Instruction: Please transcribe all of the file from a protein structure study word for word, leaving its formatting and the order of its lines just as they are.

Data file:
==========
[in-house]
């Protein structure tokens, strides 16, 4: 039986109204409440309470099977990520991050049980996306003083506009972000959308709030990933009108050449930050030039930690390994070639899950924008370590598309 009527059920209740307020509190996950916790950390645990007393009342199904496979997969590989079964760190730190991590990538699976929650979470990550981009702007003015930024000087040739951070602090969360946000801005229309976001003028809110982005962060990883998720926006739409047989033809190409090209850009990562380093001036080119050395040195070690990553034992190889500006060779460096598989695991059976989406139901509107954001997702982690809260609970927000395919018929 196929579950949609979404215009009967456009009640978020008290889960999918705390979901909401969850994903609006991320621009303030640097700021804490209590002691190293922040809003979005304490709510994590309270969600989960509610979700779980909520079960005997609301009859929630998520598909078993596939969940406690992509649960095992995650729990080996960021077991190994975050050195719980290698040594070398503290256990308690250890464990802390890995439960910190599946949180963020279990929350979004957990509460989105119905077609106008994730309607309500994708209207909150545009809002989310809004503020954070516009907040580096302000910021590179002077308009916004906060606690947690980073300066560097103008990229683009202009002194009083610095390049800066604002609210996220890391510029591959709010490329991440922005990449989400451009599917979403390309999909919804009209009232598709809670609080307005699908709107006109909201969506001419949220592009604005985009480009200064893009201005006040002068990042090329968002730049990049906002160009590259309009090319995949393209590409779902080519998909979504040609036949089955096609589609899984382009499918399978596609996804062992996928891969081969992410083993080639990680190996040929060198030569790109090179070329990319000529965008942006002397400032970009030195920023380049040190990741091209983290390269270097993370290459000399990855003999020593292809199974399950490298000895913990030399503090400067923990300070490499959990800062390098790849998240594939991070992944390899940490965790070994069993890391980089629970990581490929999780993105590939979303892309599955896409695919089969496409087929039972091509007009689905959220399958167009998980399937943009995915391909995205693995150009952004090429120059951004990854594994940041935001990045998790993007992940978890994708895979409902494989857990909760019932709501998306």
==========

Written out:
[in-house]
């Protein structure tokens, strides 16, 4: 039986109204409440309470099977990520991050049980996306003083506009972000959308709030990933009108050449930050030039930690390994070639899950924008370590598309 009527059920209740307020509190996950916790950390645990007393009342199904496979997969590989079964760190730190991590990538699976929650979470990550981009702007003015930024000087040739951070602090969360946000801005229309976001003028809110982005962060990883998720926006739409047989033809190409090209850009990562380093001036080119050395040195070690990553034992190889500006060779460096598989695991059976989406139901509107954001997702982690809260609970927000395919018929 196929579950949609979404215009009967456009009640978020008290889960999918705390979901909401969850994903609006991320621009303030640097700021804490209590002691190293922040809003979005304490709510994590309270969600989960509610979700779980909520079960005997609301009859929630998520598909078993596939969940406690992509649960095992995650729990080996960021077991190994975050050195719980290698040594070398503290256990308690250890464990802390890995439960910190599946949180963020279990929350979004957990509460989105119905077609106008994730309607309500994708209207909150545009809002989310809004503020954070516009907040580096302000910021590179002077308009916004906060606690947690980073300066560097103008990229683009202009002194009083610095390049800066604002609210996220890391510029591959709010490329991440922005990449989400451009599917979403390309999909919804009209009232598709809670609080307005699908709107006109909201969506001419949220592009604005985009480009200064893009201005006040002068990042090329968002730049990049906002160009590259309009090319995949393209590409779902080519998909979504040609036949089955096609589609899984382009499918399978596609996804062992996928891969081969992410083993080639990680190996040929060198030569790109090179070329990319000529965008942006002397400032970009030195920023380049040190990741091209983290390269270097993370290459000399990855003999020593292809199974399950490298000895913990030399503090400067923990300070490499959990800062390098790849998240594939991070992944390899940490965790070994069993890391980089629970990581490929999780993105590939979303892309599955896409695919089969496409087929039972091509007009689905959220399958167009998980399937943009995915391909995205693995150009952004090429120059951004990854594994940041935001990045998790993007992940978890994708895979409902494989857990909760019932709501998306």